Muhlenberg County Judge-Executive Curtis McGehee said he and county magistrates are still working on revenue-generating proposals to help close a large loss of revenue from Tennessee Valley Authority.
The county has had to lay off workers as part of its effort to reduce costs, McGehee said in a recent interview.
The county had its “in lieu of taxes” funds from TVA reduced from $2.8 million during fiscal year 2019-20 to $500,000 for the current fiscal year, which began in July. TVA closed its last coal-fired power generating unit at Paradise, which resulted in cuts to its “in lieu of” funds to the county.
The county did carry over $1.1 million into its new budget, McGehee said previously. In an interview last week, McGehee said county officials are still working on items to generate revenue, such as creating a transfer station where garbage trucks would be charged by weight rather than a flat rate.
“The transfer station is still in talks, and I think in the not-too-distant future that will become a reality,” McGehee said. “I’m quite confident we will make that happen.”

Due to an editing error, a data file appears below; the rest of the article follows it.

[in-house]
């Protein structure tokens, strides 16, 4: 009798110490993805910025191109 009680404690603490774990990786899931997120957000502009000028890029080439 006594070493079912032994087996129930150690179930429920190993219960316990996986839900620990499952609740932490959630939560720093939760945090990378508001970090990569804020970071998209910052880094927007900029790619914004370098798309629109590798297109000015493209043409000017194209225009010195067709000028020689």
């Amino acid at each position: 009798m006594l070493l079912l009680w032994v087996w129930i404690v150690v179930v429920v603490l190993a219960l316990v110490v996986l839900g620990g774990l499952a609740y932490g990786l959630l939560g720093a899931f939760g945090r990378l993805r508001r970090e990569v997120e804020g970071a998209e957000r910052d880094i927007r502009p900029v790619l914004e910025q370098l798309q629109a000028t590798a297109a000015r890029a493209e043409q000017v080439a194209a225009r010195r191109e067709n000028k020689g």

The county has laid off 14 employees and cut other expenses.
“Our budget was pretty lean anyway,” McGehee said. “We don’t know if those cuts are going to be sufficient or not.”
County magistrates are also still considering attaching its 911 fee to a utility bill rather than to landline telephone bills. Landline telephones have declined with the rise of cellular phones, so there are fewer people paying the 911 fee.
“We feel the fairest way to include every family is to put it on a utility bill,” McGehee said, and the magistrates want to move forward on the plan.
Putting the fee on a utility bill would generate about $250,00 in revenue for the county, McGehee said.
A plan to offer 911 services to an adjacent county is not dead, but the outlook is uncertain, he said.
“That plan has not panned out as yet,” McGehee said. “There’s a possibility that could happen, but I’m not as optimistic as I was.”
The idea is that Muhlenberg’s dispatch center could provide services than some other counties at less expense than if the counties had their own center, McGehee said. He wouldn’t name counties Muhlenberg officials have met with, but said in one case, “I think we could have saved them $150,000, and it was not one of our larger counties.”
McGehee said, “it’s a difficult time for Muhlenberg County,” but Fiscal Court members are working together.
“The magistrates have been great to work with,” McGehee said. “... We all realize none of us have all the answers, but when we put our heads together it gives us a better chance to move forward.”
James Mayse, 270-691-7303, firstname.lastname@example.org, Twitter: @JamesMayse